The Wicker Man
by Mara Baker
However, trying to put my preconceived notions aside, I entered the film with low hopes and hoped that they were dashed by the time I was out of the theater. I realized my impending disappointment when I was able to find fault in the font they picked for the opening credits.
Within five minutes, I already found myself groaning at the bad acting from the extras, the overdone anger of Nick Cage, and the stiff, halting screenplay. I was not in for a very pleasant experience.
I'm not even going to go through the basics of the plot in this review, partly because it'll take up a good three paragraphs trying to explain all the meaningless blather we had to sit through, and partly because I was completely lost through most of it. The movie has so much unresolved and pointless symbolism that I'm almost tempted to play it alongside a "Pink Floyd" CD.
The movie has a few moments where I thought to myself, "Okay, well...everything up to this moment was terrible, but maybe it'll get better?" These moments were so fleeting, they were gone in an instant. I laughed at this movie as if it were, in fact, a comedy. It's no "Gigli", but it strays dangerously close.
The whole movie is just too much. The music is loud and John Williams-esque in places where it's definitely inappropriate for such score. The acting is overdone and painful to sit through. The setting (while, admittedly, beautiful), keeps switching between claustrophobic to grandiose, leaving us totally conflicted on just how we're supposed to feel. It's like a well-done steak: overdone and hard to swallow.
Leaving the movie theater, I was having a debate over what part of the movie was the worst. Was it the prosthetics and make up team? No, they did well near the ending. Perhaps it was the director/screenwriter, Neil LaBute. No; while he doesn't know a thing about creating tension or believable dialogue, I suppose it could've been worse. After a few minutes I decided: it was the downright sexism of the whole film. Women in this flick are portrayed as the most god-awful creatures around (a theme echoed in the visual metaphor of bees that plague the movie; bees are seen as the feminine in most societies, and our "let me shout every line" hero is sadly allergic to the critters). Believe me, I'm no Spice Girl. I don't burn bras and I don't worship Gloria Steinem, but honestly; this movie made me want to kick a man in the face.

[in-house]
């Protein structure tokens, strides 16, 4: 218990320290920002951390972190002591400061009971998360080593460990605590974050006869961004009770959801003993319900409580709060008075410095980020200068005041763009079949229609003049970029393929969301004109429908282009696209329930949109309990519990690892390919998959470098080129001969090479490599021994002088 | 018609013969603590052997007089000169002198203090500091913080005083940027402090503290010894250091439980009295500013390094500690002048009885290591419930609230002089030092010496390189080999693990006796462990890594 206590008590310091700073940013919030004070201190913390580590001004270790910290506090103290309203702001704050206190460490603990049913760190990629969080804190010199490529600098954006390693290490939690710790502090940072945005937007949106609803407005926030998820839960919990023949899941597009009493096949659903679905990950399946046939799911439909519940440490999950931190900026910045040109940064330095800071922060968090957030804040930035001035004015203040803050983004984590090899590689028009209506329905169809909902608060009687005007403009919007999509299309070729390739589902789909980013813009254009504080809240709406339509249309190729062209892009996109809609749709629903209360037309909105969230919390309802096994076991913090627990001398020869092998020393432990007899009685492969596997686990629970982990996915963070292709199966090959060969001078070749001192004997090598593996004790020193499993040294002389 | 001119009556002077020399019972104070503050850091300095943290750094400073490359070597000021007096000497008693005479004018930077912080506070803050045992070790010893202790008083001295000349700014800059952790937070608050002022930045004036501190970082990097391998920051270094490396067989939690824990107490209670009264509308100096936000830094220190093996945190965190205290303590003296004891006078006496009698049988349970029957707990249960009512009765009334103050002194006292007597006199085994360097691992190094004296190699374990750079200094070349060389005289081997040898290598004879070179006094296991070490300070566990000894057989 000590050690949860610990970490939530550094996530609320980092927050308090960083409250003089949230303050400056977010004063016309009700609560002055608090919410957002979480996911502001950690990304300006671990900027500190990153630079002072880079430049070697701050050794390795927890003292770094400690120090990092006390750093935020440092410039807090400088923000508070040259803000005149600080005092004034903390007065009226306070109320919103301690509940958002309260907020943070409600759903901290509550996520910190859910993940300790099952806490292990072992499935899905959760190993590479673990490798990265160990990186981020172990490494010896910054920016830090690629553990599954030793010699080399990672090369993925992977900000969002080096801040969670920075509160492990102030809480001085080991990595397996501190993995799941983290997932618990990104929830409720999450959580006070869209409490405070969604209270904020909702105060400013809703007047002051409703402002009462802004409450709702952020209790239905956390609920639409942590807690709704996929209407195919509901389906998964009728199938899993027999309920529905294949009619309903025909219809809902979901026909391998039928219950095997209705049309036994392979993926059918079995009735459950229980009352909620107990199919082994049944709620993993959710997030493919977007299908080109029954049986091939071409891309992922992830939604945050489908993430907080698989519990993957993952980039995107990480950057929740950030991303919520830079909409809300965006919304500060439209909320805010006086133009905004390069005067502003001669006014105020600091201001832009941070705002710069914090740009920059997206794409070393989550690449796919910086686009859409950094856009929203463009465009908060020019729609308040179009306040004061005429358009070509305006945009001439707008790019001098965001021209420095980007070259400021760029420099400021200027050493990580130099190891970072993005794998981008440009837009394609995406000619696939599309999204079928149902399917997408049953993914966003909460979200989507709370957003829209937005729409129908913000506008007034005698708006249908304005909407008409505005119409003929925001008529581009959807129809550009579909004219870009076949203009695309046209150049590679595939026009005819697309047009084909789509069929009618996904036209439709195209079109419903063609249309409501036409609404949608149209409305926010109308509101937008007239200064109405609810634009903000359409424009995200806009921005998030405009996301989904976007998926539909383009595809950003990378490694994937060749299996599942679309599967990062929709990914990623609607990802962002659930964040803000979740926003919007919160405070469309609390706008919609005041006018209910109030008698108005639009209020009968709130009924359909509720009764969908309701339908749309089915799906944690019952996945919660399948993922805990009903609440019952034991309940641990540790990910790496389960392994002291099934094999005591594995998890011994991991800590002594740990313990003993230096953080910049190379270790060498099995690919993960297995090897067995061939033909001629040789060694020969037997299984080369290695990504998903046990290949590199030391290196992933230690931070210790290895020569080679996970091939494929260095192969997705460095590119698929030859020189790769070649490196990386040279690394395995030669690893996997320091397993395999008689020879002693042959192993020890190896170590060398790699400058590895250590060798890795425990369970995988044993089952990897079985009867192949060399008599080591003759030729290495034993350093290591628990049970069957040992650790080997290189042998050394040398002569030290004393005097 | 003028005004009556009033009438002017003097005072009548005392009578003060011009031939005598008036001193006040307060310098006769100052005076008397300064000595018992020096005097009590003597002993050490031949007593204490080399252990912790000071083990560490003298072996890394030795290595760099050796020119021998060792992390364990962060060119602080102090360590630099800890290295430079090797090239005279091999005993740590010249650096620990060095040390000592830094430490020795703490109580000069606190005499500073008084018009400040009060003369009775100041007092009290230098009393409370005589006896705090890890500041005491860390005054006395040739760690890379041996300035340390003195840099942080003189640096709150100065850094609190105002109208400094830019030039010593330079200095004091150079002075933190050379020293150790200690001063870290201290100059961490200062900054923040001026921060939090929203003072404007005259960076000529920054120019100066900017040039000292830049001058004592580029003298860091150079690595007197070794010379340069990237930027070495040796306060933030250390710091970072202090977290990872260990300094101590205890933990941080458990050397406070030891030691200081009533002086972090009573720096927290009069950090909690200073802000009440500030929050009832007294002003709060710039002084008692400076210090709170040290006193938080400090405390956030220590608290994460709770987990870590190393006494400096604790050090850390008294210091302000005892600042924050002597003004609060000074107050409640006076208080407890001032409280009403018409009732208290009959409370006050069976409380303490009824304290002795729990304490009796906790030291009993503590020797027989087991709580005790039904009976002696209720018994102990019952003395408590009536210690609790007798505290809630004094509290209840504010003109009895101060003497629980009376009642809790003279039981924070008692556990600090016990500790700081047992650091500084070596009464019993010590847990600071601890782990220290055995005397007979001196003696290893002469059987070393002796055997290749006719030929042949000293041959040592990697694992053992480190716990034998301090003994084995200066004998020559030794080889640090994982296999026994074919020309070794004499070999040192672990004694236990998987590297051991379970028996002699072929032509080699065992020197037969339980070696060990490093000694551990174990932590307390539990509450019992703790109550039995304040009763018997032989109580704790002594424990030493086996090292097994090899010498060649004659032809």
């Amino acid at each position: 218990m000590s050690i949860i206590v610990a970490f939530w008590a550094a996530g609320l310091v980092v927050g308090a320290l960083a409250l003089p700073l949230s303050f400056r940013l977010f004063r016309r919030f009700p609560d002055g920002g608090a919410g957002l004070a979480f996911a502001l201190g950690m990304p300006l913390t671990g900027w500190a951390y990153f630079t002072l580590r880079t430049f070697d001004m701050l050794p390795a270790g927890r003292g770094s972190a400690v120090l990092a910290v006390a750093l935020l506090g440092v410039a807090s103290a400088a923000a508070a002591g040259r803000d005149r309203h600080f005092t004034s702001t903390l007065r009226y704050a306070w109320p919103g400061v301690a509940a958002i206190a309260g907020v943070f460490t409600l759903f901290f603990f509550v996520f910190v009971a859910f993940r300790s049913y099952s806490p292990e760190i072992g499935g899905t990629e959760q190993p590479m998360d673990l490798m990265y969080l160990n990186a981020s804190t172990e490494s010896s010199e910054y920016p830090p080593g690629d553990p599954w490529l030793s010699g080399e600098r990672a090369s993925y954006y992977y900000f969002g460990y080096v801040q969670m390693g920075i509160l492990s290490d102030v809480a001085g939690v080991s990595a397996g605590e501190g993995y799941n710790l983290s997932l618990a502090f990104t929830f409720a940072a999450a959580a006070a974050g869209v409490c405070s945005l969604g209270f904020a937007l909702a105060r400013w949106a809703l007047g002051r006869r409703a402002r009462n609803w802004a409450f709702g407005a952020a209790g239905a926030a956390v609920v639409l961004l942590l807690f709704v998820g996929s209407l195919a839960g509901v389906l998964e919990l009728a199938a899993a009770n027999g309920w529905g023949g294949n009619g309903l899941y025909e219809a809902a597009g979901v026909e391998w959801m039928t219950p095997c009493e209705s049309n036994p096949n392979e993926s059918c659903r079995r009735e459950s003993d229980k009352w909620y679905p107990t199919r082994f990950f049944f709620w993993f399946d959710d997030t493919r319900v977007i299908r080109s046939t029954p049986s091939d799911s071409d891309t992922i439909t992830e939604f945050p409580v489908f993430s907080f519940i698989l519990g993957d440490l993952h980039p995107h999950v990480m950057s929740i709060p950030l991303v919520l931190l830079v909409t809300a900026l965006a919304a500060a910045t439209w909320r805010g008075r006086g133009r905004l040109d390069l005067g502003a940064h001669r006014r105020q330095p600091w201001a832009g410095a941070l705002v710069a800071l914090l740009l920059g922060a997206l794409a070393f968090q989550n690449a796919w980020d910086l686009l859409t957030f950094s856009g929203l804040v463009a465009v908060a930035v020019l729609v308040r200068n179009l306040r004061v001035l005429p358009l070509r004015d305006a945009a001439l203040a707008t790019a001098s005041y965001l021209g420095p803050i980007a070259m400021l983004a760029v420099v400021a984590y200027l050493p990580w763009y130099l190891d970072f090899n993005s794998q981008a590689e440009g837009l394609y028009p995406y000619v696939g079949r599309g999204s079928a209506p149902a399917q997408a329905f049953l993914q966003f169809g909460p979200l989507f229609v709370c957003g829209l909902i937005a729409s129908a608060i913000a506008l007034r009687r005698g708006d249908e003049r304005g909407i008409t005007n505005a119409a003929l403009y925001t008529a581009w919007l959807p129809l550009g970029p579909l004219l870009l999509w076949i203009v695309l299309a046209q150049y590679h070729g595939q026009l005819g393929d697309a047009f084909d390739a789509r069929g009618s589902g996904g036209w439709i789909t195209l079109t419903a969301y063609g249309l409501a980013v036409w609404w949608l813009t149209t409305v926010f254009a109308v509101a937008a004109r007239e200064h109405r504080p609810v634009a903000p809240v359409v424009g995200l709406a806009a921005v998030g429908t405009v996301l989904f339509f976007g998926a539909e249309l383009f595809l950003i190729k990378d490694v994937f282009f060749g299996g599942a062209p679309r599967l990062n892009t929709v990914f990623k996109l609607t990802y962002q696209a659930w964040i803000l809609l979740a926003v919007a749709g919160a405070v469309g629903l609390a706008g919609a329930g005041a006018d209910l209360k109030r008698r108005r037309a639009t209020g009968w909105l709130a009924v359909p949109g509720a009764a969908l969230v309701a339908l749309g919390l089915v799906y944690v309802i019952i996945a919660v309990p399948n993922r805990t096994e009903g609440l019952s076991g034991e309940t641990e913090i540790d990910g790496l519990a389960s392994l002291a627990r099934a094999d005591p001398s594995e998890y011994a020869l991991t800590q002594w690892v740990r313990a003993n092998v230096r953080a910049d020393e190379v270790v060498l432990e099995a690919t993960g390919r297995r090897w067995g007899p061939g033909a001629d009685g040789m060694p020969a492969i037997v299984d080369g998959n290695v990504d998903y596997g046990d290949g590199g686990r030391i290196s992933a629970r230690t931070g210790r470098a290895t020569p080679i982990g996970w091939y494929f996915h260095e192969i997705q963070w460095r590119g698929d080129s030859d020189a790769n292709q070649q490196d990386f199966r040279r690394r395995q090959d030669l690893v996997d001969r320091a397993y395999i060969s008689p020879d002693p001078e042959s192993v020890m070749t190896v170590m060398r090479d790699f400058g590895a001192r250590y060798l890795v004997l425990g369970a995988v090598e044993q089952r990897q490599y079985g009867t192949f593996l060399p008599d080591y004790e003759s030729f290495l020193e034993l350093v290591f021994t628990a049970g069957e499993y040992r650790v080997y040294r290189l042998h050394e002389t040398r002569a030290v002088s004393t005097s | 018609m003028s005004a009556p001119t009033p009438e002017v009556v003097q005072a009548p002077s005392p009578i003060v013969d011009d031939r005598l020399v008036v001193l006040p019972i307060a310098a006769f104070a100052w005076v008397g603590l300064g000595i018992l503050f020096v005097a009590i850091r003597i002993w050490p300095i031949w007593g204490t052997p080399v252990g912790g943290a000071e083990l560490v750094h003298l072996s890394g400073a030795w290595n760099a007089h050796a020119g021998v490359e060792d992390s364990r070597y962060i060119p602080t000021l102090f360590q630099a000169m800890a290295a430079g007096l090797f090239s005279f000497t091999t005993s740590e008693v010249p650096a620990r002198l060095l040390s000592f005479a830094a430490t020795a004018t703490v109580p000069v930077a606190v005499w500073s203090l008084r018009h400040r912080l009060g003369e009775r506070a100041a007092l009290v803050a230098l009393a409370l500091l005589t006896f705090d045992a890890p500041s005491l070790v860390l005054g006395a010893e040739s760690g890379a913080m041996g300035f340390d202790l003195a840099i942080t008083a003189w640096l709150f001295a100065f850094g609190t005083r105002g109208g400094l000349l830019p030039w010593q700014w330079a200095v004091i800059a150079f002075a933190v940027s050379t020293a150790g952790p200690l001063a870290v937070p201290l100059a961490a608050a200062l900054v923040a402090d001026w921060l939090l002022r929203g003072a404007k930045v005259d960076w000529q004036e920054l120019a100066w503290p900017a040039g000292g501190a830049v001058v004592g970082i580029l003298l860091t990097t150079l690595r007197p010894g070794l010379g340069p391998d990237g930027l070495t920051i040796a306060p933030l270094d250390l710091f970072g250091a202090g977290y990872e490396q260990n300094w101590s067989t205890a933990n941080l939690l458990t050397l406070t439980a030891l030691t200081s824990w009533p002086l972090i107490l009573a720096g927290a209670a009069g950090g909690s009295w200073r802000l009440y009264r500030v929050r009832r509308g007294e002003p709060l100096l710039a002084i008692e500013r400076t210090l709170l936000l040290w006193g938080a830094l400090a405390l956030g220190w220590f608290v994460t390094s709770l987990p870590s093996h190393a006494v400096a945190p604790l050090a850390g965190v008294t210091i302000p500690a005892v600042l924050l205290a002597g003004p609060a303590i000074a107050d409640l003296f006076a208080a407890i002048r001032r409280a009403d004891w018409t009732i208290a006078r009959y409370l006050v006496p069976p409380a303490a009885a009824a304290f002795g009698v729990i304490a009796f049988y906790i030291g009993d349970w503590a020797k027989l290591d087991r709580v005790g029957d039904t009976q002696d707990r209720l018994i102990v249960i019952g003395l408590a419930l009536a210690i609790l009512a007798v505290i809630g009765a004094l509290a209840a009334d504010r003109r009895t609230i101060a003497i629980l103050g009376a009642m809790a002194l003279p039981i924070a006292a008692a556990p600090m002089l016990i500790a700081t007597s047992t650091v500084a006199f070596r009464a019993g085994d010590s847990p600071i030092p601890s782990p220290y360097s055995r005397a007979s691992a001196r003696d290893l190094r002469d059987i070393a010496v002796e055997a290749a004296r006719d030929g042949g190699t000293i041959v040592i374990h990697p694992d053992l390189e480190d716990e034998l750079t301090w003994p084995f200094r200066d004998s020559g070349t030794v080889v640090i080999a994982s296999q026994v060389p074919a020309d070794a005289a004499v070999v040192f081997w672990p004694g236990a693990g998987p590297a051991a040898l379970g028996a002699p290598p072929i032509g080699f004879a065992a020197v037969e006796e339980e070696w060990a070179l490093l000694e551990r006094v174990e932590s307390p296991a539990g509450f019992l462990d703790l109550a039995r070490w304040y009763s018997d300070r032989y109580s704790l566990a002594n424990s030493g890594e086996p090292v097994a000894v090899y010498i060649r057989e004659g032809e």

I suppose this may seem like a harsh review, but I'm a bit miffed about paying $8.00 to see Nick Cage punch out a woman and parade around in a bear costume (which was a bit that gained more laughs from the audience than most of "Little Miss Sunshine", which is genuinely saying something). There are more plot holes in this movie than in a shooting target, Karen Beahan and Nicholas create the least amount of on-screen chemistry since Shaggy and Scooby-Doo, and Neil LaBute creates a film that's overcooked and unpleasant.
IMDb.com - full cast and crew
FLIXSTER PAGE for The Wicker Man